Introduction to Physics and the Scientific Method

Introduction

The observable phenomena in nature is enormously complicated appearing in myriad different forms. However, as Newton and Einstein and Feynman understood, the underlying set of mechanisms and interactions which give rise to the various phenomena of the Universe are, ultimately, simple. For example, all gravitational phenomena and many mechanical processes in the universe and their myriad different manifestations—such as sound and the wind, the waves in the ocean, the orbits of the planets and theirs moons, the formation of interstellar nebulae—can be fully described by just a handful of rules: Newton’s three laws of motion, and the universal law of gravitation. All electromagnetic phenomena in the Universe—including the existence of electromagnetic waves such as light, radio waves, microwaves, x-rays, infrared and UV light and gamma rays in the electromagnetic field, the conduction of electricity in DC or AC, the operation of motors and generators—can be fully described by Maxwell’s equations and the Lorentz force law. Many physicists speculate that all observable phenomena in the Universe involving the interactions of ordinary matter could be described by a small set of equations: the unified field theory. The fundamental laws of physics, within a certain range of parameters, lead to a series of logical deductions in which all physical phenomena within that range of parameters can be described. Richard Feynman in his lectures on physics referred to these rules as the “great generalizations.”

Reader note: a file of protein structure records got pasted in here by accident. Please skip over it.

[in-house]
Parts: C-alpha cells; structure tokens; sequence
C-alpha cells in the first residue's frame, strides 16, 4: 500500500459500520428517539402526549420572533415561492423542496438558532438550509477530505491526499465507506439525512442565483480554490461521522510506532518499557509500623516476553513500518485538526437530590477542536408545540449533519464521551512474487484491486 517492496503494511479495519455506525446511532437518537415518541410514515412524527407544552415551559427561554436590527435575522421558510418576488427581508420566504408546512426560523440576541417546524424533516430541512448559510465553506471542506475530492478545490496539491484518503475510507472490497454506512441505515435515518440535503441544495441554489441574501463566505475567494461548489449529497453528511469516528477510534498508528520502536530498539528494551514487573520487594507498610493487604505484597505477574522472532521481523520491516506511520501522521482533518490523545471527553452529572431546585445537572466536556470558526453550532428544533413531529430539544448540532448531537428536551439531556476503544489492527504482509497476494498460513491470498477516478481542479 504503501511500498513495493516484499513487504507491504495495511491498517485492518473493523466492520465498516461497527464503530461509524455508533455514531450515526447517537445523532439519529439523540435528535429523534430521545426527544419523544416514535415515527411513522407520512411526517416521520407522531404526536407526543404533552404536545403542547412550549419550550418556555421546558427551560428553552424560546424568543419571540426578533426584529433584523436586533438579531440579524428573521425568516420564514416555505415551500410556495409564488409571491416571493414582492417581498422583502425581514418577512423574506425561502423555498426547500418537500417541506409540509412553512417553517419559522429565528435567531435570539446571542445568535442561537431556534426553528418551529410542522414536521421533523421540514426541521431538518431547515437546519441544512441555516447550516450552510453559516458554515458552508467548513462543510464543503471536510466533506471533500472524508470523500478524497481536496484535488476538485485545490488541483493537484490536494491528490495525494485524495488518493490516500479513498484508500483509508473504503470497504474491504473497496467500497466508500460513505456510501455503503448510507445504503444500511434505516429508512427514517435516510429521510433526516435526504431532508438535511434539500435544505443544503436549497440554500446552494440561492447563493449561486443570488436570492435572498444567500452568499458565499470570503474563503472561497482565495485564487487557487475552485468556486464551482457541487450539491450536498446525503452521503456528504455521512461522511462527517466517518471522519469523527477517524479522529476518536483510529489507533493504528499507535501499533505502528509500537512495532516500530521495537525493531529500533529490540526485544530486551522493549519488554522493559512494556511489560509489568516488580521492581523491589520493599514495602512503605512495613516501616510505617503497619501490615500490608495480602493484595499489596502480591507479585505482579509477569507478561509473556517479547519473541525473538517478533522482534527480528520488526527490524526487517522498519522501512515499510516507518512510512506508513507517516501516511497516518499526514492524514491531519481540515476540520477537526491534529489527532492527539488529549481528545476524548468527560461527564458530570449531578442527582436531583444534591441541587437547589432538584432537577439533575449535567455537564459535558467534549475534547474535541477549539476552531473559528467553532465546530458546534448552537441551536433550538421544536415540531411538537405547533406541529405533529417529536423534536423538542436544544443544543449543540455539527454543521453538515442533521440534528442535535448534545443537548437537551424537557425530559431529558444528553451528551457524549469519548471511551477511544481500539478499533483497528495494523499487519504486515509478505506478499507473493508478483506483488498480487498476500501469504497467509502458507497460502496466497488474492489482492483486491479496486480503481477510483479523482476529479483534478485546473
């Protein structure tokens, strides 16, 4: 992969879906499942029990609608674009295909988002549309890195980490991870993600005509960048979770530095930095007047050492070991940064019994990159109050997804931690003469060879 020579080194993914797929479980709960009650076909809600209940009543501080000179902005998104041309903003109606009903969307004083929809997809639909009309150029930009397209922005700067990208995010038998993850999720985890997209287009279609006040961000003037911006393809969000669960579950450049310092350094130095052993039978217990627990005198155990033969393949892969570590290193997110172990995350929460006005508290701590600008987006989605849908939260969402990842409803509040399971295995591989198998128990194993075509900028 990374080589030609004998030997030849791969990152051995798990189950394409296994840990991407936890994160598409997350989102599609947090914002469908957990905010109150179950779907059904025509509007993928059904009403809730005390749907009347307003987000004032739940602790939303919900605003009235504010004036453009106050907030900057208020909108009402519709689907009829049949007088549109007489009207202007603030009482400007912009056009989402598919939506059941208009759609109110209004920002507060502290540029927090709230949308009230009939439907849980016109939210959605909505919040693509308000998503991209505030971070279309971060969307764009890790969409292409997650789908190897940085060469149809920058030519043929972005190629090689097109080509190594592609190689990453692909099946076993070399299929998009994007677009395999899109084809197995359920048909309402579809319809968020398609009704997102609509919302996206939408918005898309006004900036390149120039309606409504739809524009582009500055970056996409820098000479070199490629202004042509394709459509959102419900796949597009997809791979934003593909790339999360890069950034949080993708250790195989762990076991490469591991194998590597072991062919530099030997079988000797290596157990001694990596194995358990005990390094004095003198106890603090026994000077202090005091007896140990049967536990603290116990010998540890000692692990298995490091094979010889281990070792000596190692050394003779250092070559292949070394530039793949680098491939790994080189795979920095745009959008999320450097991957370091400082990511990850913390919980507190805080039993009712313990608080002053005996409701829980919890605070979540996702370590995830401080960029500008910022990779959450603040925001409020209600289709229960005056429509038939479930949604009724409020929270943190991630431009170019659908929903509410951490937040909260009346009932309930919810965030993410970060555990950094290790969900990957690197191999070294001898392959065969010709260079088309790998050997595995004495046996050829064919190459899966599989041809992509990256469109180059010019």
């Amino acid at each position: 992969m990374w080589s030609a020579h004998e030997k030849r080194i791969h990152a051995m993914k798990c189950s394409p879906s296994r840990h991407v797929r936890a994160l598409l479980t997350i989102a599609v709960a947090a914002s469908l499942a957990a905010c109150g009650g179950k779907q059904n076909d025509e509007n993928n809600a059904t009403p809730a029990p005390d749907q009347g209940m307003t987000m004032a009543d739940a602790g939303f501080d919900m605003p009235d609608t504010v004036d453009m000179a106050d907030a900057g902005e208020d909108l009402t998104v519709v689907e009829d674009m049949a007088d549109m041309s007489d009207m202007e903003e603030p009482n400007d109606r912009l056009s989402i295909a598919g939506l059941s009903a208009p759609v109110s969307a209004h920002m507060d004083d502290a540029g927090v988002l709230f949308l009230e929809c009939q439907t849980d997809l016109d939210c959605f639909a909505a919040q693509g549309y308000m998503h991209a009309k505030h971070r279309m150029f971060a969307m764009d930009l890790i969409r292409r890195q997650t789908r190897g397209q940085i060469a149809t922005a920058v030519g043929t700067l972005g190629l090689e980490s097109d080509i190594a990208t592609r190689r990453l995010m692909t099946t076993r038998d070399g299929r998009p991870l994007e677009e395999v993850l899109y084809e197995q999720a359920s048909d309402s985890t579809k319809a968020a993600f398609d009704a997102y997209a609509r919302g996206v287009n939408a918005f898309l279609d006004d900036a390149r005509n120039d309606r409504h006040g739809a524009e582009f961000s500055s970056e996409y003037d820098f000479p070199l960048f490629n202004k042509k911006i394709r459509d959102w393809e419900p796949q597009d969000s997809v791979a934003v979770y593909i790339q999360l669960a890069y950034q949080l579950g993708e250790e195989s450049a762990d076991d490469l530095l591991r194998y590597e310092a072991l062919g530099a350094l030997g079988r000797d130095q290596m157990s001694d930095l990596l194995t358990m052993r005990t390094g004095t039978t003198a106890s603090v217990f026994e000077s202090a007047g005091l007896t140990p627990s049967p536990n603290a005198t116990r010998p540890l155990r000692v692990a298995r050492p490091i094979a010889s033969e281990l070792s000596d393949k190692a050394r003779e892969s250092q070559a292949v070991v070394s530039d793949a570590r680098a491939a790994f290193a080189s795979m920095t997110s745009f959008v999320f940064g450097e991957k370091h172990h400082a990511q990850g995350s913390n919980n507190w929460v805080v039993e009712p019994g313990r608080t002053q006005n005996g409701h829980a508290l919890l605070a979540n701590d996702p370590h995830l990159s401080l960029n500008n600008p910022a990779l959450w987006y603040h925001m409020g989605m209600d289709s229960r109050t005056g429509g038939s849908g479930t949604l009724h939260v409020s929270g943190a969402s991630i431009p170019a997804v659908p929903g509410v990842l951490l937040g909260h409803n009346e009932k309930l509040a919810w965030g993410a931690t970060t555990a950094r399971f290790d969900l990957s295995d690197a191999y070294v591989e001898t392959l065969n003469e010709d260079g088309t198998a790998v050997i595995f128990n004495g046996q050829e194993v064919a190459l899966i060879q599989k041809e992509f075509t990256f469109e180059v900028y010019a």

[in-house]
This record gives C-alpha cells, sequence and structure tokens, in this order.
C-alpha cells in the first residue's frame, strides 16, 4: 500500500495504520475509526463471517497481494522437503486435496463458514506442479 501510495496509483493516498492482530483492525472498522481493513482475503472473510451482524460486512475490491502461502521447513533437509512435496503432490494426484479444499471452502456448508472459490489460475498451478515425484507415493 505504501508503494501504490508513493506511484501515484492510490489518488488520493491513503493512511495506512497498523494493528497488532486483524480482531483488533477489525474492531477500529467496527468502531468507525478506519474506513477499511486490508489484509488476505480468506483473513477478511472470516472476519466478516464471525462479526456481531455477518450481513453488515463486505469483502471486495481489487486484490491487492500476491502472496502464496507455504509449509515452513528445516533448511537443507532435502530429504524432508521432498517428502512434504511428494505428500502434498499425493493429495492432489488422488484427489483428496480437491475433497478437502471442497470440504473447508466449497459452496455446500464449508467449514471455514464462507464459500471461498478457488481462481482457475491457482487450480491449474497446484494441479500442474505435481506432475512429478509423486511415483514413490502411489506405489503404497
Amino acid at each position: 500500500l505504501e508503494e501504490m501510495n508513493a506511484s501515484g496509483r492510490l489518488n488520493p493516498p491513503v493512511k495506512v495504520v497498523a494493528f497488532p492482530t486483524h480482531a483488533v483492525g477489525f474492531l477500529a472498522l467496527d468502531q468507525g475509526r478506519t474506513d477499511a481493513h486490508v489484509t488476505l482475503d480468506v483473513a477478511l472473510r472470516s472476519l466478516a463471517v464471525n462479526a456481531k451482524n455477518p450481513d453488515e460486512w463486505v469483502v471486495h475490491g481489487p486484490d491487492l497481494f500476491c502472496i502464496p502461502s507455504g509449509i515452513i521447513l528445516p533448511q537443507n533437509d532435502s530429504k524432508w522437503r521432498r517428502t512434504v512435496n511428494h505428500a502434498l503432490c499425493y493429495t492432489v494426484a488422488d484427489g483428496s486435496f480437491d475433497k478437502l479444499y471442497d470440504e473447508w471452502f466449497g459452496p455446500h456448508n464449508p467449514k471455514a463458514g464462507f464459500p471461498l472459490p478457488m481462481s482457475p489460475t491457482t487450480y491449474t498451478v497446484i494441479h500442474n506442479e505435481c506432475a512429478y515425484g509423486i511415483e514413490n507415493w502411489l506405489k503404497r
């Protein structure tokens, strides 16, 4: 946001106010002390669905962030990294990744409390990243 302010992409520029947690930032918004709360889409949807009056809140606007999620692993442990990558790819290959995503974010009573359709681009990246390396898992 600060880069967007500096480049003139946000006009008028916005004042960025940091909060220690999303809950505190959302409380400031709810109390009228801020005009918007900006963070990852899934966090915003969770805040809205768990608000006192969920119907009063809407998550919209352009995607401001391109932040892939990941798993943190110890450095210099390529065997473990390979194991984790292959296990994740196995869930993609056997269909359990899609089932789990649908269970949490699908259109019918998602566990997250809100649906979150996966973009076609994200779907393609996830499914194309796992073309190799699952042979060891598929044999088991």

Feynman, in his lectures on physics, explained what it meant to “understand” a physics equation (or inequality, graph, etc.). He said that what it means to understand a physics equation from a physicist’s point of view is quite different from what it means to understand that same equation from a mathematician’s point of view. For example, to a mathematician, Maxwell’s equations are merely the statement of what the vector field called $$\vec{E}$$ and $$\vec{B}$$ look like: the vector field $$\vec{E}$$ always has zero curl and some divergence and therefore always points inward or outwards; whereas the vector field $$\vec{B}$$ always has zero divergence and some curl and thus its field lines tend to be curved. To a physicist, however, these equations say much more. To the mathematician, they only say something about the abstract world; but to the physicist, they say something about the physical world as well. For example, they predict the existence of light, tell us what light is, and how light is created. These equations also predict the existence of an electromagnetic field which is composed of electromagnetic waves such as light, X-rays, microwaves, radio waves, etc. Feynman said that what it means to “understand” a physics equation from the point of view of a physicist is to be able to tell what these equations says about the physical world. It is the ability to be able to make a statement about the behavior or nature of a physical phenomenon based only on the interpretation of the equation itself. Take for example the equation $$E=mc^2$$. Based on only the equation itself, we can immediately establish a connection between the equation and the physical universe because this equations “tells us” information about the Universe. For example, it tells us that energy and mass are different aspects of the same thing or, in the words of Albert Einstein, that “energy and mass are two but different manifestations of the same thing.” We know this because $$c^2$$ is just a number. We have learned from observations that mass can transform itself into energy, and vice versa. The equation $$E=mc^2$$ tells us how the stars shine. Within the interior of  star (such as our Sun), when two atoms bind together there masses decrease by a very miniscule amount but, in the process, release a colossal amount of energy which appear in the form of light and other electromagnetic waves.